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Julie Barrett is a freelance writer and photographer based in Plano, TX.

Yog's Law: It's Not Just For Writers

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I've written about Yog's Law before, and it's time to say a few more words. Yog's Law is simple:
Money Flows Toward the Writer.
Fairly simple, wouldn't you say? Some folks have taken Yog's Law on and tried to disprove it and so far they've failed. They've tried narrow exceptions, complex flow charts that only Rube Goldberg could appreciate, and outright calling it a lie. But you know what? It works because it doesn't just work for writers, it works in real life.

Oh, really? 

I guess that means I need to provide an example or two.

Example the first: Let's say you're starting your own business. What's your goal? To make money, presumably. Pay the bills, put the kid through college, whatever. You pinch every penny so you can get returns as soon as possible. That's Yog's Law in action.

Example the second: You have a job. There are certain expenses connected with most jobs: commuting (gas, fares, your bike, whatever), wardrobe (even your blue jeans and sneakers wear out), lunch (even if you take your own, peanut butter costs something), and so on. However, your employer (presumably) pays you enough to cover those expenses and give you something left over to pay for things like housing, food, utilities, and so on. Yog's Law in action. Money flows to you.

Now, if you're a writer, and artist or a freelancer, people will get sneaky with you to try and make you circumvent Yog's Law.

Examples? But of course!

A potential client tells you that there's big money in this! All you've got to do is work your butt off for a few weeks and when the money starts rolling in you'll get paid! It's been my experience that this is rarely the case. The potential client probably isn't out to scam you. It's just that things didn't work out. You've put in several weeks of work for nothing. Money did not flow to you. (Ah, a related story on this below.)

Everyone works on spec! Yes, to a point. Unless that novel you're writing is under contract, you're working on spec. (Speculation. The hope that you'll make money.) Money is tight these days, and spec work may be the only way to get your foot in some doors. But what happens when you spend weeks working on a logo or an ad campaign or whatever, only to find out you didn't make the cut? Hope you have a financial cushion. This isn't to say that you should never work on spec, but it doesn't hurt to try and negotiate some sort of contract that gives you something if they don't accept your work. 

Are you so desperate for sales that you're giving away free samples of your work? You're giving away books?!? This is a variation of the "Yog's Law doesn't work" cry. No, free samples have worked for ages. Give 'em a taste and they'll want more. Not everyone will want more, but even a few sales will more than offset the time it took you to prepare and upload the sample. Generally when an author gives away books, they're giving away a few copies that the publisher gave to them. Legally, they can't sell them (that is written into some contracts), but they can give them away. They can sign a copy and put it in a charity auction. It's a darned cheap way to raise awareness.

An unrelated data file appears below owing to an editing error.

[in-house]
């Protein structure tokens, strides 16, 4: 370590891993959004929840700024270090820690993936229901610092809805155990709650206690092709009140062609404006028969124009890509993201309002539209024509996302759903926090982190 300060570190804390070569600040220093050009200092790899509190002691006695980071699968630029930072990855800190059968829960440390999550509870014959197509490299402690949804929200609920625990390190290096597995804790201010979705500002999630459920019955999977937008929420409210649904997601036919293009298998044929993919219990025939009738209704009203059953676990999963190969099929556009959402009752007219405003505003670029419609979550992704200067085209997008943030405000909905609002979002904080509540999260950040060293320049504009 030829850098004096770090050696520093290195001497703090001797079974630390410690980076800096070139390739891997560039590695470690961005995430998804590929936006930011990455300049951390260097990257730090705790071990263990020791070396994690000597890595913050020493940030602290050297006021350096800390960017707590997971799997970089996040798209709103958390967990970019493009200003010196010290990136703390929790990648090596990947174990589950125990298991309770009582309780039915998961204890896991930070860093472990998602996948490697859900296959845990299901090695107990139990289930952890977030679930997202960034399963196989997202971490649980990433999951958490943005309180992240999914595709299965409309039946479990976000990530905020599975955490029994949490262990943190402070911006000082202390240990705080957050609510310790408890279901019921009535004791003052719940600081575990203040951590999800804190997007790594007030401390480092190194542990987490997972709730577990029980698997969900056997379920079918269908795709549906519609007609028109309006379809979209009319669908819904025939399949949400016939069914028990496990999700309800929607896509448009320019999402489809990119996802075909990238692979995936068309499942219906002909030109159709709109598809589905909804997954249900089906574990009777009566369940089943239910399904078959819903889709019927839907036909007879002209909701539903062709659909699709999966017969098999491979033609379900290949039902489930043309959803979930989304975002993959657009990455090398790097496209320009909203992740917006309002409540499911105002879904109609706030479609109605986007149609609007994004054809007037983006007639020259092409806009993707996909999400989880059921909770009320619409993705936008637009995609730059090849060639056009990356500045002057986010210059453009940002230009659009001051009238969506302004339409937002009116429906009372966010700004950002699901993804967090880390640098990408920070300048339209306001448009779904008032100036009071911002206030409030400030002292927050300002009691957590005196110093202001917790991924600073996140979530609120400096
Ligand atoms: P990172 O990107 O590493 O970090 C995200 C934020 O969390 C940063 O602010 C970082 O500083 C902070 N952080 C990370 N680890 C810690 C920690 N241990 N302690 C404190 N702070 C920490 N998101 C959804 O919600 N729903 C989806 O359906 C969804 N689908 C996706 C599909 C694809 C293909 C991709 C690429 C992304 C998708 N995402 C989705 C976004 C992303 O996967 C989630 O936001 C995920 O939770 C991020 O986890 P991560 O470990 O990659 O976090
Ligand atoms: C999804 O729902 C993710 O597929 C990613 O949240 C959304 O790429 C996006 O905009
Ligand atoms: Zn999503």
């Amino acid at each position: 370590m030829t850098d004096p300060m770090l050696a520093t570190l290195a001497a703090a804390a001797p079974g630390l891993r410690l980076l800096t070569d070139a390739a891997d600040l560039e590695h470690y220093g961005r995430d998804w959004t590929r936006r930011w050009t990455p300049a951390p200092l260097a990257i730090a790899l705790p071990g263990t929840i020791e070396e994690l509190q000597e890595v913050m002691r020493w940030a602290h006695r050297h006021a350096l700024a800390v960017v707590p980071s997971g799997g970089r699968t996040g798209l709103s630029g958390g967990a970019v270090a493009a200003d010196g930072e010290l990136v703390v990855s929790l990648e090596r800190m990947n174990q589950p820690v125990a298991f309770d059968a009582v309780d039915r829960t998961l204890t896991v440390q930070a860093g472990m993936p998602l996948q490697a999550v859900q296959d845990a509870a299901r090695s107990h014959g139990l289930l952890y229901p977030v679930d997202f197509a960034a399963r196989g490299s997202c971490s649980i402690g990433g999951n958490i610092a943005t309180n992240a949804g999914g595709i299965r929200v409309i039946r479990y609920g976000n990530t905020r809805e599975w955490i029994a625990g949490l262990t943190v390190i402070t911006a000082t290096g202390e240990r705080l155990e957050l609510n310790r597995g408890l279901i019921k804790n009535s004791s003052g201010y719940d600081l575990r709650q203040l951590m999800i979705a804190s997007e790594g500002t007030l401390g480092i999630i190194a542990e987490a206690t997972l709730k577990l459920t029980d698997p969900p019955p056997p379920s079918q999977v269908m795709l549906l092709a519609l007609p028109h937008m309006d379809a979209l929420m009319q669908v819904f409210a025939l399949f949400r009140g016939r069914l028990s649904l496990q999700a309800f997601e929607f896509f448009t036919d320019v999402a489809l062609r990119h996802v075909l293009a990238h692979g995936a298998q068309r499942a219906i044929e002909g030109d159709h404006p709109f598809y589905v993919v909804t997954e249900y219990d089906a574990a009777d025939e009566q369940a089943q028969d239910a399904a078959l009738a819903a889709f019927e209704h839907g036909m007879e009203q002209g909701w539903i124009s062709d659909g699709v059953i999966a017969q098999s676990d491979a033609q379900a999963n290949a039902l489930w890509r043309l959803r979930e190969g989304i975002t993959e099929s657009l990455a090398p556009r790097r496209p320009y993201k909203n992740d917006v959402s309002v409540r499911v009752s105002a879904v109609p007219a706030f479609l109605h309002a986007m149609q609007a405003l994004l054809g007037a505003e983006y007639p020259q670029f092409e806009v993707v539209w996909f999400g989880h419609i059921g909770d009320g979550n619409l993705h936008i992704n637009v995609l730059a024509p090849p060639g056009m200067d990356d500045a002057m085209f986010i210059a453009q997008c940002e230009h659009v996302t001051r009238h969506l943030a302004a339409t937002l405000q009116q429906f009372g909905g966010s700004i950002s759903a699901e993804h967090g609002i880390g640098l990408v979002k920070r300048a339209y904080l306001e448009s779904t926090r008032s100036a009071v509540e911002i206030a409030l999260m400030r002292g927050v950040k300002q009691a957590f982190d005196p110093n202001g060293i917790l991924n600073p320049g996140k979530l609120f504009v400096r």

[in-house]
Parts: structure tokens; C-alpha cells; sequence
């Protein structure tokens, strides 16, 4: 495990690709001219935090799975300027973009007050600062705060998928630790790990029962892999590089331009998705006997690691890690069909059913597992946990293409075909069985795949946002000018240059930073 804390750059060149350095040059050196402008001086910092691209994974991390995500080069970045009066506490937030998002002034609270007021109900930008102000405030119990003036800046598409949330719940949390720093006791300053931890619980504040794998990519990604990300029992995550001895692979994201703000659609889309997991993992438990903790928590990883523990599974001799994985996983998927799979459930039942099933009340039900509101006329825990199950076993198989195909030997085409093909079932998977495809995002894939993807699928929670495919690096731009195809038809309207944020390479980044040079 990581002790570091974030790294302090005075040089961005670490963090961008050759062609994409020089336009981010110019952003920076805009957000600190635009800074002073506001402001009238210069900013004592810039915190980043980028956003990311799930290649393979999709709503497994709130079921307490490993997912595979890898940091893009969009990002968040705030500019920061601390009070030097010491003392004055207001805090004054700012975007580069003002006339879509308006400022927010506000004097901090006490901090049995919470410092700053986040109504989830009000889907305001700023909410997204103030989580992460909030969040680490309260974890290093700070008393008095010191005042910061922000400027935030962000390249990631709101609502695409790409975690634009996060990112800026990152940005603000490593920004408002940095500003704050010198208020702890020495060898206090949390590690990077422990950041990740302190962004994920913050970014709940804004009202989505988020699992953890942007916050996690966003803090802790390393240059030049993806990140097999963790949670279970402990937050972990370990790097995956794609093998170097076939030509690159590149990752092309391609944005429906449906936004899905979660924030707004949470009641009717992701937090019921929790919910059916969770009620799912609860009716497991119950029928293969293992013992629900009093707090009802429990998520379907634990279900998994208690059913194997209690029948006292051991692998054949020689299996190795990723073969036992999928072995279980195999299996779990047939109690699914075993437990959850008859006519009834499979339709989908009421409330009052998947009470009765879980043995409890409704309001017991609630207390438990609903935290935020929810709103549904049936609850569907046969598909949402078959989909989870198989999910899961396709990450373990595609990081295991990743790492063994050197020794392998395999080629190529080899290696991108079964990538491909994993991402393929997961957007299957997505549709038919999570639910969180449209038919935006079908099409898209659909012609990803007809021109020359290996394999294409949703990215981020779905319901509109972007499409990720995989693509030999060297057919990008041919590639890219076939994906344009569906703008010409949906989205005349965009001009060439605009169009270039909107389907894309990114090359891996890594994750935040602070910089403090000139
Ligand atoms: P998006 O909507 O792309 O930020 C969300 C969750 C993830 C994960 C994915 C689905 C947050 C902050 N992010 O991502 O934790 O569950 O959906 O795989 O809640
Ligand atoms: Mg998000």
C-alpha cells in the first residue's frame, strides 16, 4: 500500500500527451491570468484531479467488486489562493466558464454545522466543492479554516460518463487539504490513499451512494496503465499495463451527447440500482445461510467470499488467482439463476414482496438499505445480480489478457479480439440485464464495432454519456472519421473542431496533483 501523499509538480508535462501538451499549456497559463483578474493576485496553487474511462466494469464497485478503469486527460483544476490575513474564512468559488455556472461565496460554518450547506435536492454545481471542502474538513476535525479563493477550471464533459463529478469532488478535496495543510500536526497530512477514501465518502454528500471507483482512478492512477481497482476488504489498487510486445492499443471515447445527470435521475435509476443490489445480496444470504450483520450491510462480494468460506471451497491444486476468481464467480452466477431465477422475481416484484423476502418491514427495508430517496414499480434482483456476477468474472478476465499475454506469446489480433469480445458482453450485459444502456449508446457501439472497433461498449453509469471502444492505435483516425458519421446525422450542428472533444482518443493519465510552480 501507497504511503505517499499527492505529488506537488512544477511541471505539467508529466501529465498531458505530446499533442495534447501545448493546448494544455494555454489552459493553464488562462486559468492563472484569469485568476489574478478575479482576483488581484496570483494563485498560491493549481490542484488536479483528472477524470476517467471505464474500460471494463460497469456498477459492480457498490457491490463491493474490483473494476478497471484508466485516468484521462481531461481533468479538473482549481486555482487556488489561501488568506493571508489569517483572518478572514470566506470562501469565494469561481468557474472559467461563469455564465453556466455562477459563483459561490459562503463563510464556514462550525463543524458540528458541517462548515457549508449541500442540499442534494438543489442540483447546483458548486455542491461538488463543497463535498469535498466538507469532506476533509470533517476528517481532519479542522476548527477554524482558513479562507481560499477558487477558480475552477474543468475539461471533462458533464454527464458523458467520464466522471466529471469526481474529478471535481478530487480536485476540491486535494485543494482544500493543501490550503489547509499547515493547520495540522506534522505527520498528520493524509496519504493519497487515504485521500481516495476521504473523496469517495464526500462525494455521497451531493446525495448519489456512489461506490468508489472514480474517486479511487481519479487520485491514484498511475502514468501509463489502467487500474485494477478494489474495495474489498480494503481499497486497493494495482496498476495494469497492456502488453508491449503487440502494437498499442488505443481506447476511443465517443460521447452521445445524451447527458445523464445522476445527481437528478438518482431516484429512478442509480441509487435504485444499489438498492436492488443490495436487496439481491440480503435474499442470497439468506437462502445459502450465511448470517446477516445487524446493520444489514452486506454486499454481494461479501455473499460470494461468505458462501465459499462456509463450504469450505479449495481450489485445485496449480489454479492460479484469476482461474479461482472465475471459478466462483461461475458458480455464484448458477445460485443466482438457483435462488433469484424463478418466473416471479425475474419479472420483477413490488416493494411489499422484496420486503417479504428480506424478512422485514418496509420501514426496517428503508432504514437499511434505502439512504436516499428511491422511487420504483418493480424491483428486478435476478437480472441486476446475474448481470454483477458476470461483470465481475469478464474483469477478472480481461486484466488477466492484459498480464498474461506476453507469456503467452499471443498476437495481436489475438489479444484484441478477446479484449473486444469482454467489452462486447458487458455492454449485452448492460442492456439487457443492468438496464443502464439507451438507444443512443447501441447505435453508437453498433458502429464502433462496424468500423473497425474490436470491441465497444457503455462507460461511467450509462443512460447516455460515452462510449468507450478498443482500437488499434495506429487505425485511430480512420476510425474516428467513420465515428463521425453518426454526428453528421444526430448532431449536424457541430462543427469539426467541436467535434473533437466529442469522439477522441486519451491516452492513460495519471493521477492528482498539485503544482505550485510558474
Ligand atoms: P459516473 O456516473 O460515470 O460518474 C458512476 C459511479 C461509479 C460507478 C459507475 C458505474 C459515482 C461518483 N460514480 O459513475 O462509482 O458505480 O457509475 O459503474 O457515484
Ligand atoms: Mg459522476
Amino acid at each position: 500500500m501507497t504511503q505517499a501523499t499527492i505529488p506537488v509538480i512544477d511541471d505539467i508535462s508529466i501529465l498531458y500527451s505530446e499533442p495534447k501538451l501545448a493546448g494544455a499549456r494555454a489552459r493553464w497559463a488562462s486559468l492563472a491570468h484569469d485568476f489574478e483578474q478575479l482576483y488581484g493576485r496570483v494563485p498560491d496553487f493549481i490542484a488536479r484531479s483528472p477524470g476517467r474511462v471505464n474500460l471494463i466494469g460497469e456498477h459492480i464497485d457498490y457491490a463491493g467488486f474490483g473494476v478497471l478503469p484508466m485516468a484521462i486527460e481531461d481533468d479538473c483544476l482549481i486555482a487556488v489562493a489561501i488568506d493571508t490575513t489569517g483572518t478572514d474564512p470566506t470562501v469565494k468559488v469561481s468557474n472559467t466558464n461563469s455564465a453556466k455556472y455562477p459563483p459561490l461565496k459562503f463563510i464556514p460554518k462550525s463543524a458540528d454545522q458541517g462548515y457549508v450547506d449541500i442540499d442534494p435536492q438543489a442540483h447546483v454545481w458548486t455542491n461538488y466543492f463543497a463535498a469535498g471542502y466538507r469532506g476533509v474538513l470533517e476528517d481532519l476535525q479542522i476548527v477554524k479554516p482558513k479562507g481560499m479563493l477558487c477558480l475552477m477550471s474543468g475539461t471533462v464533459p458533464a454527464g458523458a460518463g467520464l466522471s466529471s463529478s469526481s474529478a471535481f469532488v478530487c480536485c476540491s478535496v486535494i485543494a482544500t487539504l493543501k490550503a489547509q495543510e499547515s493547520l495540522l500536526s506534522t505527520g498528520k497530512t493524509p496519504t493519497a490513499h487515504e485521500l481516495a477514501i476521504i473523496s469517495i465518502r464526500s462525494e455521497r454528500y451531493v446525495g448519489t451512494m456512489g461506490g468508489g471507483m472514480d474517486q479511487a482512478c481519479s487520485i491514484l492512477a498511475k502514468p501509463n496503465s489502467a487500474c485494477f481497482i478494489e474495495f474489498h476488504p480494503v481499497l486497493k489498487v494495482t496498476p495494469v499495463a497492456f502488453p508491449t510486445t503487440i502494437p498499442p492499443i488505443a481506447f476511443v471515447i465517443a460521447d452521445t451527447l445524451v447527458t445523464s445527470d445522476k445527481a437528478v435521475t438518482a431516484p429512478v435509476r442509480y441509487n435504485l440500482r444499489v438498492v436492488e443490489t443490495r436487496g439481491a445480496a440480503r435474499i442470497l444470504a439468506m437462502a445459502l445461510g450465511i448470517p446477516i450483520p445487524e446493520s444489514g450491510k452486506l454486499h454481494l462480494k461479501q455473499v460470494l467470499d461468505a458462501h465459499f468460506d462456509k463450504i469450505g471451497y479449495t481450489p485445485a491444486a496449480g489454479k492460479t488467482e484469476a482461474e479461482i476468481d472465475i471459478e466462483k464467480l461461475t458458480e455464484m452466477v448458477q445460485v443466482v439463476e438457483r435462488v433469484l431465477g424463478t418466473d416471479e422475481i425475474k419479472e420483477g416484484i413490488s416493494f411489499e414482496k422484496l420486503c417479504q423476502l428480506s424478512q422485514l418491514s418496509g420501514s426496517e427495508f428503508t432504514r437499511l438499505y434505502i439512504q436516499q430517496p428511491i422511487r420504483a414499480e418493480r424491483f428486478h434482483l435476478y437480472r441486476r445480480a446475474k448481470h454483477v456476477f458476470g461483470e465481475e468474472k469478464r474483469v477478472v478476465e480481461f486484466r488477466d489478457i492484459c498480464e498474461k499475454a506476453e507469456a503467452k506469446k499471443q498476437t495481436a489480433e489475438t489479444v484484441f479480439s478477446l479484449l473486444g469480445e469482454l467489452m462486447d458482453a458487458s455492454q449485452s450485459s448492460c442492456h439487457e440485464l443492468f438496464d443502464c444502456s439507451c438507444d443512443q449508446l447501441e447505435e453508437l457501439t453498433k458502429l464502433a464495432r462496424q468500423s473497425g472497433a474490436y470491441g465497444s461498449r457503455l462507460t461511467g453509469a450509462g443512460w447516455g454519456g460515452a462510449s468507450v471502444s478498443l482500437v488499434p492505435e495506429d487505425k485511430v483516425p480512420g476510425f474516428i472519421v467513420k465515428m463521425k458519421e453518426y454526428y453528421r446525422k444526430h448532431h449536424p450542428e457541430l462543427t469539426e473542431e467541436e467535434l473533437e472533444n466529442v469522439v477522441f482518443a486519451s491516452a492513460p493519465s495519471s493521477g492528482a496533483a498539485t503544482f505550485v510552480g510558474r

To put that another way, advertising does NOT violate Yog's Law. Companies do it all the time. They wouldn't spend money on advertising or free samples if it didn't work. 

Do advertising campaigns backfire? Sometimes they do. But they're still in line with Yog's Law. 

The bottom line is that you should look at the bottom line before you pay money for any service. Carefully consider the potential return on any money you're asked to pay. 

Ultimately, you have to do what's best for you. What's best for one writer isn't what's best for another. Before you spend money or sign a contract, please take advantage of Writer Beware's extensive list of resources. (Disclaimer, I am a member of the SFWA, which oversees Writer Beware, but I've been recommending them since long before I joined up.)

Oh, I was going to tell you a story about people who tell you that there potential for earning is big, but you do need to work without compensation until the money starts to roll in. This is a job I took when I was young and naive and desperate for work. It was with an ad agency, writing copy. I was desperate for a job and took it on the promise of money down the road. It turned out the guy who was running the business was clueless about how things worked. Well, so was I. I admit it. Notice I said that I was desperate for work. I'd been looking for months and had been out on multiple interviews most weeks without success. 

Desperation will lead people to take those kinds of jobs, just as desperation to get published can lead people to make decisions they might regret later. Please talk things over with a trusted friend. Find a community that caters to writers. Google is your friend, too. Read. Learn. Don't take an offer out of desperation, but take it because it's the right offer for you.

Tags: Writing  Publishing 

Filed under: Writing   Publishing   Yog's Law      
10/8/2011 5:25:14 PM
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